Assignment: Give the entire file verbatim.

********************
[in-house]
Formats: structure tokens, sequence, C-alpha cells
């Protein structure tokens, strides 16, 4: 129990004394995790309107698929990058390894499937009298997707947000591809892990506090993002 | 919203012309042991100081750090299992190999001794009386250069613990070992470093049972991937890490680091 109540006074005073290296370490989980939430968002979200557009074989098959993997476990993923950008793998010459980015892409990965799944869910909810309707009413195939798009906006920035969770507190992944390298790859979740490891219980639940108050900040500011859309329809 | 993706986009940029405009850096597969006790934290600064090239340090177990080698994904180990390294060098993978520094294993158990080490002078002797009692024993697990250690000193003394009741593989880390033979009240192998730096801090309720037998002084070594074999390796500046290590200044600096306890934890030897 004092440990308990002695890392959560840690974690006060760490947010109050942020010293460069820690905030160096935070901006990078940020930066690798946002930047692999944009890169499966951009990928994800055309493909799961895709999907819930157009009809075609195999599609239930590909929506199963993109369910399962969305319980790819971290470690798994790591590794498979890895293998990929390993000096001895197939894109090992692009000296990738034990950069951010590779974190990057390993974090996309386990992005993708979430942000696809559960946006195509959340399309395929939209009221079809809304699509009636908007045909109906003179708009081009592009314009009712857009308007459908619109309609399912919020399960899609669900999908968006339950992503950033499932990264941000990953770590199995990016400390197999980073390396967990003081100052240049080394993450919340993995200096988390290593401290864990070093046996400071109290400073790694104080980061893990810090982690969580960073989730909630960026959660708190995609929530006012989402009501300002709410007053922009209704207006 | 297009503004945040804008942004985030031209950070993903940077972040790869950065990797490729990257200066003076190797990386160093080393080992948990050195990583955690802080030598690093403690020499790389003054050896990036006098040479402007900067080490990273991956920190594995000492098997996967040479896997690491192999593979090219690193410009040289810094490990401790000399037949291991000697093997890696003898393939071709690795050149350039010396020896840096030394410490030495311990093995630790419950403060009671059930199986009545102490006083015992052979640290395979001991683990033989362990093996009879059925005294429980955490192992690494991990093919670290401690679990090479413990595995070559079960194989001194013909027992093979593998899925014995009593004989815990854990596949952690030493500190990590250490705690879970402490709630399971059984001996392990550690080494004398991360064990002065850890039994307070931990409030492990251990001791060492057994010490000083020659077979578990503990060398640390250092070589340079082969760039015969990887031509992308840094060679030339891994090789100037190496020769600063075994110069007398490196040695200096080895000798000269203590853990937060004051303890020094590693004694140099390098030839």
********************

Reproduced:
[in-house]
Formats: structure tokens, sequence, C-alpha cells
């Protein structure tokens, strides 16, 4: 129990004394995790309107698929990058390894499937009298997707947000591809892990506090993002 | 919203012309042991100081750090299992190999001794009386250069613990070992470093049972991937890490680091 109540006074005073290296370490989980939430968002979200557009074989098959993997476990993923950008793998010459980015892409990965799944869910909810309707009413195939798009906006920035969770507190992944390298790859979740490891219980639940108050900040500011859309329809 | 993706986009940029405009850096597969006790934290600064090239340090177990080698994904180990390294060098993978520094294993158990080490002078002797009692024993697990250690000193003394009741593989880390033979009240192998730096801090309720037998002084070594074999390796500046290590200044600096306890934890030897 004092440990308990002695890392959560840690974690006060760490947010109050942020010293460069820690905030160096935070901006990078940020930066690798946002930047692999944009890169499966951009990928994800055309493909799961895709999907819930157009009809075609195999599609239930590909929506199963993109369910399962969305319980790819971290470690798994790591590794498979890895293998990929390993000096001895197939894109090992692009000296990738034990950069951010590779974190990057390993974090996309386990992005993708979430942000696809559960946006195509959340399309395929939209009221079809809304699509009636908007045909109906003179708009081009592009314009009712857009308007459908619109309609399912919020399960899609669900999908968006339950992503950033499932990264941000990953770590199995990016400390197999980073390396967990003081100052240049080394993450919340993995200096988390290593401290864990070093046996400071109290400073790694104080980061893990810090982690969580960073989730909630960026959660708190995609929530006012989402009501300002709410007053922009209704207006 | 297009503004945040804008942004985030031209950070993903940077972040790869950065990797490729990257200066003076190797990386160093080393080992948990050195990583955690802080030598690093403690020499790389003054050896990036006098040479402007900067080490990273991956920190594995000492098997996967040479896997690491192999593979090219690193410009040289810094490990401790000399037949291991000697093997890696003898393939071709690795050149350039010396020896840096030394410490030495311990093995630790419950403060009671059930199986009545102490006083015992052979640290395979001991683990033989362990093996009879059925005294429980955490192992690494991990093919670290401690679990090479413990595995070559079960194989001194013909027992093979593998899925014995009593004989815990854990596949952690030493500190990590250490705690879970402490709630399971059984001996392990550690080494004398991360064990002065850890039994307070931990409030492990251990001791060492057994010490000083020659077979578990503990060398640390250092070589340079082969760039015969990887031509992308840094060679030339891994090789100037190496020769600063075994110069007398490196040695200096080895000798000269203590853990937060004051303890020094590693004694140099390098030839």